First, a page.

To most, it’s just a year that occurred a long time ago.
To the Polish, it’s when the Germans took over the country with a Blitzkrieg.
To classic movie fans, it’s a year that is unlike no other.
Sure, there are several great films that came out from the 1920s to the 1950s. “Casablanca” came out in 1942. “White Christmas” lit up the screens in 1954. But neither of those years have a plethora of unforgettable movies that have a certain extra something added to them.
“Gone With the Wind,” “Wizard of Oz,” “Mr. Smith Goes to Washington” and “Ninotchka” are all givens when listing off excellent, flawless 1939 films.
But what about the other 515 American films put out in that same year? Were they just as good? I decided to find out.
In a crazed moment last summer, I decided to try to see every movie made in 1939. I had two criteria to make it a little easier to find the movies: They must be full length movies, no short films; they must be American and they cannot be from television (despite being early in TV’s history, there were already experiments with made for TV movies in 1939).
I went on IMDB and got a full list of all the films from 1939. I clicked on each one, made sure it followed my requirements and then typed the title in alphabetical order into a table on Word. It took me several days to make my list due to my inefficient method.
I was surprised to find that I had already seen 90 of the 515 movies. So far I have seen 106 and counting; this project won’t be completed any time soon.
Through this process, I have discovered several gems during 1939 that are sometimes overshadowed by larger budget films.
Some things I’ve discovered:
•Non-MGM films are overlooked:
-“The Rains Came” has a fantastic scene during the flood when the whole city crashes down.
-“Drums Along the Mohawk” gives Claudette Colbert the chance to be in a period film on the frontier and play alongside Henry Fonda. The movie looks fabulous in color.
•High quality B movies:
-“Everybody’s Hobby” is a lot of fun with Henry O’Neil being driven crazy by his family’s hobbies.
-Freda Inescort gets the change to play a nice woman in “Beauty for Asking” with a young Lucille Ball.
•Contributions to series films:
-The first “Maisie” movie starring Ann Sothern premiered. I adore Maisie Revere and her adventures. They are hilarious but also usually have a good moral to them. Jean Harlow was originally supposed to be Maisie before her death. I could definitely see this, but love the spark that Ann offers.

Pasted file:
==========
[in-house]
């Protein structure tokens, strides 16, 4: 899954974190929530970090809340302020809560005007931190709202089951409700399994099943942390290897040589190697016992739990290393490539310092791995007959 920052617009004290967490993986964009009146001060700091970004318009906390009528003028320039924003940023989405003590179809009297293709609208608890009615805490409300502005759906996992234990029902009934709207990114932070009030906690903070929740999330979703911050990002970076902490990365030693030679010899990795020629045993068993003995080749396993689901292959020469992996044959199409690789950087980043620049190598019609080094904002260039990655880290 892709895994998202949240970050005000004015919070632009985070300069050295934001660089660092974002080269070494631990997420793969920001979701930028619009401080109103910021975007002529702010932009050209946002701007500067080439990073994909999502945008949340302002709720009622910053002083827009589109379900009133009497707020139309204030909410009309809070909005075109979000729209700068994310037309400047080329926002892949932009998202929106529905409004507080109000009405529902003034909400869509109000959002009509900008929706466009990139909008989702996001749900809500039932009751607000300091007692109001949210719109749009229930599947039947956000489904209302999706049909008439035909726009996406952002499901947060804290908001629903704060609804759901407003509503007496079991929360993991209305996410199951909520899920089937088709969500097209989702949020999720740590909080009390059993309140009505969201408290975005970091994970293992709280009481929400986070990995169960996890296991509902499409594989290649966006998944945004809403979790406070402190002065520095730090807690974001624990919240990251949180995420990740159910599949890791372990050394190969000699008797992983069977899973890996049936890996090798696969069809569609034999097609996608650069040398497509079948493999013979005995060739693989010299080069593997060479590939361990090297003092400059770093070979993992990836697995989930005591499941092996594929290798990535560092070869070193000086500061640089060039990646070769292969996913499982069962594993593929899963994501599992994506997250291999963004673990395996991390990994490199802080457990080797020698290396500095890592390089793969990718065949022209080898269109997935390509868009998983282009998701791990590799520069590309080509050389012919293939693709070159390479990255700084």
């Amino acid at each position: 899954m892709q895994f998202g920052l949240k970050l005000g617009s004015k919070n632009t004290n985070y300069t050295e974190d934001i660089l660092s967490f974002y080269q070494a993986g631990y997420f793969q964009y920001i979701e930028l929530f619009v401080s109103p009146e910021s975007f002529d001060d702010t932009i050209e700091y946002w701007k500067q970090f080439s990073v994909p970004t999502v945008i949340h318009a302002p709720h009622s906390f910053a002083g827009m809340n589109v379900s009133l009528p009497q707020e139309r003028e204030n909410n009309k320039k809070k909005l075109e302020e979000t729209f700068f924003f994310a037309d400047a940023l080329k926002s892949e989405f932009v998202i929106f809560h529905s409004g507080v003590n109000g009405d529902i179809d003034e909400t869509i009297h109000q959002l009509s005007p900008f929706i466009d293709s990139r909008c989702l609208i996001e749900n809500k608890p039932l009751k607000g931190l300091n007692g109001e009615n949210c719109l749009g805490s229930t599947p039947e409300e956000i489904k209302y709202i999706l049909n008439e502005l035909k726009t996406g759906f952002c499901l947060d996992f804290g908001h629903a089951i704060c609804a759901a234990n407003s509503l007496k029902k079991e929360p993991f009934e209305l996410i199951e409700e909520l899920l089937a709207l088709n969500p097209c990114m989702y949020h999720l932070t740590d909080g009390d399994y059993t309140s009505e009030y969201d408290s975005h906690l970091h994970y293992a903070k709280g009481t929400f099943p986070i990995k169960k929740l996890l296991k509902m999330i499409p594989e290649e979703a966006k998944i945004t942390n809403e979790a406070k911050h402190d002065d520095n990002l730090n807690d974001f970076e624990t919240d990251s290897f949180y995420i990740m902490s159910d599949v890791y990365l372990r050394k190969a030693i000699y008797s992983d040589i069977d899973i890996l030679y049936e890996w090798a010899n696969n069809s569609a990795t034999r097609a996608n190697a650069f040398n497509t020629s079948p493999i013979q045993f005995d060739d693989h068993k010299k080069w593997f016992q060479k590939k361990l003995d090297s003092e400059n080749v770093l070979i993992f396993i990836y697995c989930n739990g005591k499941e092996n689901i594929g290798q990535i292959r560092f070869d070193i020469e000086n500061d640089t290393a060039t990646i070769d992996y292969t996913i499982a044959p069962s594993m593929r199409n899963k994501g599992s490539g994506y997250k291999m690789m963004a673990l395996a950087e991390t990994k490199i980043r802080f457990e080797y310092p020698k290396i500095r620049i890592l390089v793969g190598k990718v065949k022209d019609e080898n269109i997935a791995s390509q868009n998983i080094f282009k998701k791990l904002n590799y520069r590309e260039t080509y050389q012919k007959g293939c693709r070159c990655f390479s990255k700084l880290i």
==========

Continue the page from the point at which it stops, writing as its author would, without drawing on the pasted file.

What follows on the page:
-Two Dr. Kildare movies come out this year. “Calling Dr. Kildare” and “The Secret of Dr. Kildare,” which were the 3rd and 4th films in the series. Laraine Day as Nurse Mary Lamont hops on board as a love interest to Jimmy Kildare.
-Glenda Farrell and Jane Wyman finish off the “Torchy Blaine” series with the last three films.
-Andy Hardy chases girls and has “man to man” talks with Judge Hardy in three films: “Andy Hardy Gets Spring Fever,” “The Hardy’s Ride High” and “Judge Hardy and Son.”
•Stars get their first big break:
-Fresh from “Algiers,” Hedy Lamarr was playing a love interest to Robert Taylor in her first MGM movie “Lady of the Tropics”
-Greer Garson graced the screen in her first two films “Goodbye Mr. Chips” and “Remember?”
-Lana Turner is moving away from being Cynthia Potter on Andy Hardy and making a name for herself in “Dancing Co-eds” and “Calling Dr. Kildare.”
-Olivia De Havilland finally gets the big break she was looking for in “Gone With the Wind.”
-Jimmy Stewart had already made waves in “Of Human Hearts” but he really showed he had leading man power in “Mr. Smith Goes to Washington” and three other films that year.
•Deanna Durbin is all grown up as she receives her first kiss from Robert Stack in “First Love.”
•Joan Crawford is in color for the first time in “Ice Follies of 1939”
I could go on forever of the excellent movies (like Beau Gest, Of Mice and Men, and Real Glory) but no one wants to read 2000 words on a blog.
All these movies had a certain magic and allowed several of our best stars to emerge. Where did it come from?
According to the Turner Classic Movie documentary “1939,” 1939 was prolific for the United States in general. Roosevelt was helping the country work its way out of the Depression, and movies showed off this new wealth with stellar films. The industry began to take off for the next two years and then Pearl Harbor was attacked.
World War II began for the United States and the growth Hollywood was once experiencing halted. The heyday of movies was forgotten as rationing and blackouts became a concern for the world.
After the war the movie industry would never return to the heights achieved in 1939 and American film tastes would change dramatically over the coming decades.
I hope to discover more about the magic, and maybe see exactly what its source is when I complete all 515 films. It may be a large undertaking, but I don’t think it will be an unpleasant one.
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